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|Case Number:||Criminal Appeal 21 of 1996|
|Parties:||William Cheruiyot Kandie v Republic|
|Date Delivered:||20 Feb 1997|
|Court:||Court of Appeal at Nakuru|
|Judge(s):||Gurbachan Singh Pall, Samuel Elikana Ondari Bosire, Abdulrasul Ahmed Lakha|
|Citation:||William Cheruiyot Kandie v Republic  eKLR|
|Case History:||(Appeal from conviction and sentence of the High Court of Kenya at Nakuru (Justice S.C. Ondeyo) dated 24th April, 1994 IN H.C. CR. NO. 23 OF 1994)|
|Parties Profile:||Individual v Government|
|Case Outcome:||Appeal allowed|
|Disclaimer:||The information contained in the above segment is not part of the judicial opinion delivered by the Court. The metadata has been prepared by Kenya Law as a guide in understanding the subject of the judicial opinion. Kenya Law makes no warranties as to the comprehensiveness or accuracy of the information|
IN THE COURT OF APPEAL
(CORAM: LAKHA, PALL JJ.A. & BOSIRE AG. J.A.)
CRIMINAL APPEAL NO. 21 OF 1996
WILLIAM CHERUIYOT KANDIE…...……….APPELLANT
(Appeal from conviction and sentence of the High Court of Kenya at Nakuru (Justice S.C. Ondeyo) dated 24th April, 1994
H.C. CR. NO. 23 OF 1994)
JUDGMENT OF THE COURT
William Cheruiyot Kandie (the appellant) was arraigned before the High Court at Nakuru on a charge of murder contrary to section 203 as read with section 204 of the Penal Code. It was alleged that on 29 December, 1993 at Lower Solai Farm Maji Tamu Location, Solai in Nakuru District he murdered Richard Kigen (the deceased). At the end of a trial before Lady Justice S. C. Ondeyo the appellant was found guilty, convicted of murder and sentenced to death. It is against his conviction and sentence that he now appeals to this court.
The prosecution’s case was that it all started on 25 December, 1993 at 9.00 a.m. when Joseph Kipsiele Kigen (P.W.1) was having a small Christmas party at his house. The appellant came to the house of P.W.1 and asked him to lend him his (P.W.1’s) music compact cassette. P.W.1 refused to lend it to him as he said he was using it. P.W. 1 had three guests whom he was entertaining when the appellant came to ask for the cassette. They were Geoffrey Nyangweso, Joseph Koech and Olongei Kandi. P.W.1 left the appellant and the three guests in the house and went out to borrow a table from a neighbour. When he returned he found that the appellant had left but had taken his music cassette with him.
At midday P.W.1 and his three guess left for Solai Trading Centre. On the way they came across the appellant and P.W.1 asked him for his cassette. The appellant said that it was as his house and he could give it back to him if he accompanied him there. Leaving the three guests on the road, P.W.1 accompanied the appellant to the appellant’s house. The appellant went into his house and came out armed with a bow and arrows and immediately shot an arrow at P.W.1 who ran into a nearby bush. The arrow missed P.W. 1 but unfortunately hit the deceased who was herding his cattle in the bush with some other children.. The children raised an alarm when the arrow hit the deceased. The three guests arrived and ordered the appellant to drop the bow and arrows but the appellant went on shooting the arrows until they were all spent. P.W.1 then arrested the appellant and handed him over to the area chief together with the arrow which had hit the deceased. It is not in dispute that the appellant shot an arrow and the deceased was hit with an arrow. The deceased was rushed to hospital where he died later undergoing treatment.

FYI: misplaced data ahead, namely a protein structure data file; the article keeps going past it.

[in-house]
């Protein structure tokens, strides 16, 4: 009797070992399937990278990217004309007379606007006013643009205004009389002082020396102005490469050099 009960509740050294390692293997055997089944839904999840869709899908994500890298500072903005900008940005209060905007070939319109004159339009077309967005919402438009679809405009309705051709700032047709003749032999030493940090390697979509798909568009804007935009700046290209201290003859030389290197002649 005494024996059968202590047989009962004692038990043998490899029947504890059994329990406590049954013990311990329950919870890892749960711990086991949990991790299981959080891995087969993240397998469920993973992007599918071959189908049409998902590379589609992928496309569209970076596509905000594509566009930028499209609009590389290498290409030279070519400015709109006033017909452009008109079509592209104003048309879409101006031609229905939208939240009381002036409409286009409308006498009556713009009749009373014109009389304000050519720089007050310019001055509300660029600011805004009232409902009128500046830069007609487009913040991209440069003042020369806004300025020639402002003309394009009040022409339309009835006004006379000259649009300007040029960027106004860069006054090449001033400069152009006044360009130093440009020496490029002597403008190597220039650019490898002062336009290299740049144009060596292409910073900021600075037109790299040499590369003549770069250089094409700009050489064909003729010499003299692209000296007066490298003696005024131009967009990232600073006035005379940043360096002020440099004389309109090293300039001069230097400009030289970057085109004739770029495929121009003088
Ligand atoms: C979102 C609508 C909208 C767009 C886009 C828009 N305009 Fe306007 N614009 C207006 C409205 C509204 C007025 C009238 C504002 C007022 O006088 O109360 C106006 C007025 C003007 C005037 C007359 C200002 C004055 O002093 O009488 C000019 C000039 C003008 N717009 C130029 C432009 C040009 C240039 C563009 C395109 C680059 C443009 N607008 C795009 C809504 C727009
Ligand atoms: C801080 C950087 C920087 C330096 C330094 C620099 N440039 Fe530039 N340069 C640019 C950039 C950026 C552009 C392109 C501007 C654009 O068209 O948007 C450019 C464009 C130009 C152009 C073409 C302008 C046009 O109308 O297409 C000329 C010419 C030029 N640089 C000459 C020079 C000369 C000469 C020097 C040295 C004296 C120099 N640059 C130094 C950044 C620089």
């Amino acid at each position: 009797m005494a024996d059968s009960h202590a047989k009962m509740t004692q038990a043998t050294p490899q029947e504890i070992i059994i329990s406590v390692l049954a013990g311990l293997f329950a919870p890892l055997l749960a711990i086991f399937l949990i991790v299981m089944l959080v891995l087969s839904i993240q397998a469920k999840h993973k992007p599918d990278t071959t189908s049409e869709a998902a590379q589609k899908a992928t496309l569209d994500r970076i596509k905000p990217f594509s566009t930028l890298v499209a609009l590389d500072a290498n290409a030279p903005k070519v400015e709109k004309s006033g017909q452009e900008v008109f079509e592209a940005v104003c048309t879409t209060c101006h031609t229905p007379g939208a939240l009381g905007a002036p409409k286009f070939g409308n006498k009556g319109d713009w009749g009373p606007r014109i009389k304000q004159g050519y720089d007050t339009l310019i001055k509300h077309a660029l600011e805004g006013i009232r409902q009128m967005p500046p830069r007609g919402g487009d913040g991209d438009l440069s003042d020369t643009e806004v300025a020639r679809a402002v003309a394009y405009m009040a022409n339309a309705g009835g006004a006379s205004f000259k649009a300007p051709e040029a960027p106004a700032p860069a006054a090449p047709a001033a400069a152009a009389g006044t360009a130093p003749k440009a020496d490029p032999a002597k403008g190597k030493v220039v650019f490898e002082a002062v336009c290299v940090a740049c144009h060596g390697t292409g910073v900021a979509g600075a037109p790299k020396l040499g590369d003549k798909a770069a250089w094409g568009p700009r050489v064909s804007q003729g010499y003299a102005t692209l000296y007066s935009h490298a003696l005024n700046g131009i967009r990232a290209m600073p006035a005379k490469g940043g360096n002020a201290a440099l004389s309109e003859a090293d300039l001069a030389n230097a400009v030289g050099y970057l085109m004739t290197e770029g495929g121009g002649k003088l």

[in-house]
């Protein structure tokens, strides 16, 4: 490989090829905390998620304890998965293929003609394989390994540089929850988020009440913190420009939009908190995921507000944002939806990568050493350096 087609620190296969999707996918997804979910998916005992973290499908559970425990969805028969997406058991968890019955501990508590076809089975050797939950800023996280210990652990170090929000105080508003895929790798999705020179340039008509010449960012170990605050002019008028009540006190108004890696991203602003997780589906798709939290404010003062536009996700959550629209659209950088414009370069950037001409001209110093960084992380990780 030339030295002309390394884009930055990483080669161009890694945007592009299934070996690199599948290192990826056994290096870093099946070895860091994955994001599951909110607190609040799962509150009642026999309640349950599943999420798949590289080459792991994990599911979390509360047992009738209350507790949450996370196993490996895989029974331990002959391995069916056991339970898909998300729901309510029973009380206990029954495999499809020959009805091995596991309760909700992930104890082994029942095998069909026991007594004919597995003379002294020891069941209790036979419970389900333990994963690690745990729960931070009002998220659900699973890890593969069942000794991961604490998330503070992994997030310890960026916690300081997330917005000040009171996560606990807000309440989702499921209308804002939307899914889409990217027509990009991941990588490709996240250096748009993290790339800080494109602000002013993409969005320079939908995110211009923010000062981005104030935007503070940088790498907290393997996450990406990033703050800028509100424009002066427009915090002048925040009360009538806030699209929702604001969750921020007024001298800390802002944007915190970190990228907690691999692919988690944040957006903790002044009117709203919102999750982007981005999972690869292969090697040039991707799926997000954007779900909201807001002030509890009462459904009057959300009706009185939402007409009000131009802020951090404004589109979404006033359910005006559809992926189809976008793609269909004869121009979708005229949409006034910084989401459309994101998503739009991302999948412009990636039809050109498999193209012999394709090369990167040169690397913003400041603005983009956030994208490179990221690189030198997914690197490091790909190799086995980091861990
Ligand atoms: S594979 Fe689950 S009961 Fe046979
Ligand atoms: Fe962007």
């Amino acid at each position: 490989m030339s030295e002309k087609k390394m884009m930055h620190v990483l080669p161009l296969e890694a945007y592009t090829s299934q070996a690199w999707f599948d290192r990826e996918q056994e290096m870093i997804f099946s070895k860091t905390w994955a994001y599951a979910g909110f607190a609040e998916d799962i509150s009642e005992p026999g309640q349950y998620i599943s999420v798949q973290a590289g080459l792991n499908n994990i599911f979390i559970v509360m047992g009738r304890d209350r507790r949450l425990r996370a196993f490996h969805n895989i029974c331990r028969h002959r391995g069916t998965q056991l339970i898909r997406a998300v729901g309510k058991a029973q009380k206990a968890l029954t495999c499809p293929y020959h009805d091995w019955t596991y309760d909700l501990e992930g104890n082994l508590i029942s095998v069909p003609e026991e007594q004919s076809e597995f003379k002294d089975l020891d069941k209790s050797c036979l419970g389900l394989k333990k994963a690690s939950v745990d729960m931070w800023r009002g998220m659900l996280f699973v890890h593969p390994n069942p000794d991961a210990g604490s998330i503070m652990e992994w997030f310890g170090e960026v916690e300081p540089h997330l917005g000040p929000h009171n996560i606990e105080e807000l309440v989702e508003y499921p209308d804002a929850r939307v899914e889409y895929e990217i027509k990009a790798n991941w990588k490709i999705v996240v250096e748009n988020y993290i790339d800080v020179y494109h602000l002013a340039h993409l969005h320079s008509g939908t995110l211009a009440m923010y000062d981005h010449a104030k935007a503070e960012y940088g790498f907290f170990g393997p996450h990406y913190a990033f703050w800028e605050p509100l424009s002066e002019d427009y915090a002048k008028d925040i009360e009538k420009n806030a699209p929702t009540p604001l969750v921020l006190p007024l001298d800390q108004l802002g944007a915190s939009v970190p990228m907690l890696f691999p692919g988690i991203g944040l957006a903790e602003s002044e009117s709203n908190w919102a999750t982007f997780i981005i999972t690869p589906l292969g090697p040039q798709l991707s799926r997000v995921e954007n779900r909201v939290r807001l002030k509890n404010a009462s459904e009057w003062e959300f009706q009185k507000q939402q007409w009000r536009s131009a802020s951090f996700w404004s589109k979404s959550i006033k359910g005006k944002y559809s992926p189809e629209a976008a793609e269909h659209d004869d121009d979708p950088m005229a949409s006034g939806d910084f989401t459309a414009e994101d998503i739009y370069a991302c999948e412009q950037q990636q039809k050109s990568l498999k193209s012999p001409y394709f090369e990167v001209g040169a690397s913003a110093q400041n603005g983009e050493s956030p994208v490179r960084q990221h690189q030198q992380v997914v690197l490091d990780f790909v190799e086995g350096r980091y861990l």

Both in his charge and caution statement as well as in his unsworn testimony in his defence in court the appellant maintained his innocence and said that on 25.12.1993, P.W.1 and his three guests came to his house and claimed that he had taken P.W.1’s cassette. An argument started which ended into a fight in which the appellant was beaten up by them. He was fighting alone against four of them. He feared that they would kill him. So, he ran into his house and came back with a bow and two arrows. He intended to threaten P.W.1 and his guests so that they would stop beating him. So, he shot two arrows one after another deliberately not aiming at his assailants who consequently dispersed but one of them came back and hit from behind with a club. He fell down and they arrested him and took him to the Chief where he was told that he had shot the deceased with an arrow. He did not shoot any of the arrows in the direction of anybody in particular. At the time of shooting the arrows he did not know where the deceased was and he had no reason to shoot at the deceased. While in the custody of the Chief, however, he feared for his life and escaped from his captivity. When after 4 days he heard that the deceased had died, he surrendered himself to the police. He added in his testimony:
“P.W.1 was near me. If I had the intention to injure him, I could have injured him or killed him as he was near me, but I did not do so. That goes to show that I did not intend to kill anybody.”
The appellant has now appealed on five grounds namely (1) That the learned trial Judge misdirected himself on essential ingredients of the offence of murder contrary to s.203 as read with s.204 of the Penal CODE; (2) That she misdirected herself in drawing the inference of malice aforethought without any evidence to support it; (3) That the prosecution failed to call essential witnesses and without their evidence no just decision could be reached; (4) That she did not take into account the defence which was supported by medical evidence and that (5) The totality of evidence does not squarely point to the appellant being guilty of even a lesser charge.